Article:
• There is recognition that editorial investments and engaging content are important to gain and retain readership; and
  • Econometric evidence supports the existence of a strong interaction between the advertising and readership sides of the newspaper markets.


In coming to its decision to issue a NAL, the Bureau also weighed substantive efficiencies submissions by Postmedia suggesting that the proposed transaction is likely to bring about meaningful cognizable efficiencies.


In light of the above, the Bureau concluded that the proposed transaction is unlikely to result in a substantial lessening or prevention of competition in any relevant market.

The Bureau, as an independent law enforcement agency, ensures that Canadian businesses and consumers prosper in a competitive and innovative marketplace.

This publication is not a legal document. The Bureau’s findings, as reflected in this Position Statement, are not findings of fact or law that have been tested before a tribunal or court. Further, the contents of this Position Statement do not indicate findings of unlawful conduct by any party.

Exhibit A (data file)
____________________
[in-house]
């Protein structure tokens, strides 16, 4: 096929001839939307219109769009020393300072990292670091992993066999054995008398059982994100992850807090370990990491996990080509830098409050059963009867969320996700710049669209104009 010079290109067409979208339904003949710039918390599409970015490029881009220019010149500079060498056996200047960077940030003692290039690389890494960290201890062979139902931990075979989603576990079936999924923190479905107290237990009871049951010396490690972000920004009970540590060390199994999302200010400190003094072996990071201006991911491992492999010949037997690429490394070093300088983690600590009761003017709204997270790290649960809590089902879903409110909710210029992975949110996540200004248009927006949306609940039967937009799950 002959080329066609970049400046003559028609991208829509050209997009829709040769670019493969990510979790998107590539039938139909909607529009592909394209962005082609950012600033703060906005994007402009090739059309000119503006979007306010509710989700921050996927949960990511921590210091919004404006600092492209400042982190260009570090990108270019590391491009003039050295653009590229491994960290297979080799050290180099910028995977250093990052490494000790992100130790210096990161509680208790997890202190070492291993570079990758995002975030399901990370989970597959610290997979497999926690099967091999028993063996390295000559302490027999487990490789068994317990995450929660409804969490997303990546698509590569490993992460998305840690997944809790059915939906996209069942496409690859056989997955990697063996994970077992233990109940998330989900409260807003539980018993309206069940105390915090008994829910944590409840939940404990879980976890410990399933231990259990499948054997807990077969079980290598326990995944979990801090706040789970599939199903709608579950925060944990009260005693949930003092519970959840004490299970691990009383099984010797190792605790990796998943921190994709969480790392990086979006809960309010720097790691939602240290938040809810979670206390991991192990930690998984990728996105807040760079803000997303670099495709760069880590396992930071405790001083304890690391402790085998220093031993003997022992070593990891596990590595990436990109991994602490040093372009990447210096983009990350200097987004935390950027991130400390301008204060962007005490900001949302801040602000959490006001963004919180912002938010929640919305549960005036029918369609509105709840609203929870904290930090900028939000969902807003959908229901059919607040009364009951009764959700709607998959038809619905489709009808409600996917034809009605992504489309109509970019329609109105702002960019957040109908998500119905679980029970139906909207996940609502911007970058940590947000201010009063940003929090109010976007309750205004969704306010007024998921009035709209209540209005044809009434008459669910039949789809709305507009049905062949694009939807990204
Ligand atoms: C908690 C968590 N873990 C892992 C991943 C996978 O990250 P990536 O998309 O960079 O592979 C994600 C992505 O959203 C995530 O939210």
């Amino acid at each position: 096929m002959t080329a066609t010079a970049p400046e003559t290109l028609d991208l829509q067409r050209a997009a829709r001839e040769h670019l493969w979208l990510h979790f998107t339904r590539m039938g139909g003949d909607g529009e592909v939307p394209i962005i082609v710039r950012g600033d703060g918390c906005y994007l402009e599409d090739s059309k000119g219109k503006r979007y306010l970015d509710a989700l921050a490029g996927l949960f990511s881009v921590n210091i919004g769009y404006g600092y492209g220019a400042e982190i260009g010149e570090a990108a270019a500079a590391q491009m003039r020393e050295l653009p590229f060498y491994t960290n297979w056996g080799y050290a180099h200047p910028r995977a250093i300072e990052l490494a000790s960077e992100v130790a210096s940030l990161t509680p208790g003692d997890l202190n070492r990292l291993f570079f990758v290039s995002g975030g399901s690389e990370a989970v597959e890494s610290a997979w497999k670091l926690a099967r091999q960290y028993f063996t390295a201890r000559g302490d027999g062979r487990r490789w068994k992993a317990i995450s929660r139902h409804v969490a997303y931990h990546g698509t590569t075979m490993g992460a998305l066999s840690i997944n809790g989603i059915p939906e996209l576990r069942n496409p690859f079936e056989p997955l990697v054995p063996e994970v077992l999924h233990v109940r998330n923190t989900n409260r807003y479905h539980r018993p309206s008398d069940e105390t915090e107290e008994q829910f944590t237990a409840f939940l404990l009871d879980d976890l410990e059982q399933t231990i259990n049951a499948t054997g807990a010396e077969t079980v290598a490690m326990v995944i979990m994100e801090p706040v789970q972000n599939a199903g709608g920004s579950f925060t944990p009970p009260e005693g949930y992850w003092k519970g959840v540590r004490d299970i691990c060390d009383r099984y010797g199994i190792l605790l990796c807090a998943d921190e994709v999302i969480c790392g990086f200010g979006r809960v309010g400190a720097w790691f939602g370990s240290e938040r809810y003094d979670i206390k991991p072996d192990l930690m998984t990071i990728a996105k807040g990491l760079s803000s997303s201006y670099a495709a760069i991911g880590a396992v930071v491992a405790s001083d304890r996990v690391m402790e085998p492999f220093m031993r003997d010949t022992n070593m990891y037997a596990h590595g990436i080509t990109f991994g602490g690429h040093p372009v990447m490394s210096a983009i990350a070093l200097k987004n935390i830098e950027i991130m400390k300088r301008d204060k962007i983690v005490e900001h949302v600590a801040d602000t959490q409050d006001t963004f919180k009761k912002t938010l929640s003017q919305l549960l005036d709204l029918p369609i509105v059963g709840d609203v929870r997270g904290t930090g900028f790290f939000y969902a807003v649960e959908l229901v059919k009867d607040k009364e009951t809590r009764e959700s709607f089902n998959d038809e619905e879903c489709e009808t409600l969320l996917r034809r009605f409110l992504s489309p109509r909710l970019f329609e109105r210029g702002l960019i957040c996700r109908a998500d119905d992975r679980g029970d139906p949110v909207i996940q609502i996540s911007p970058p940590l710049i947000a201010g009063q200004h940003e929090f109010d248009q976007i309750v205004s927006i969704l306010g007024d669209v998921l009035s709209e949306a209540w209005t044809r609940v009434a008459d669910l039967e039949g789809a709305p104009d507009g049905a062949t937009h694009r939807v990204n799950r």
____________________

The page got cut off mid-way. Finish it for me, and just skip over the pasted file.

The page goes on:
However, in an effort to further enhance its communication and transparency with stakeholders, the Bureau may publicly communicate the results of certain investigations, inquiries and merger reviews by way of a Position Statement. In the case of a merger review, Position Statements briefly describe the Bureau's analysis of a particular proposed transaction and summarize its main findings. The Bureau also publishes Position Statements summarizing the results of certain investigations, inquiries and reviews conducted under the Competition Act. Readers should exercise caution in interpreting the Bureau’s assessment. Enforcement decisions are made on a case‑by‑case basis and the conclusions discussed in the Position Statement are specific to the present matter and are not binding on the Commissioner of Competition.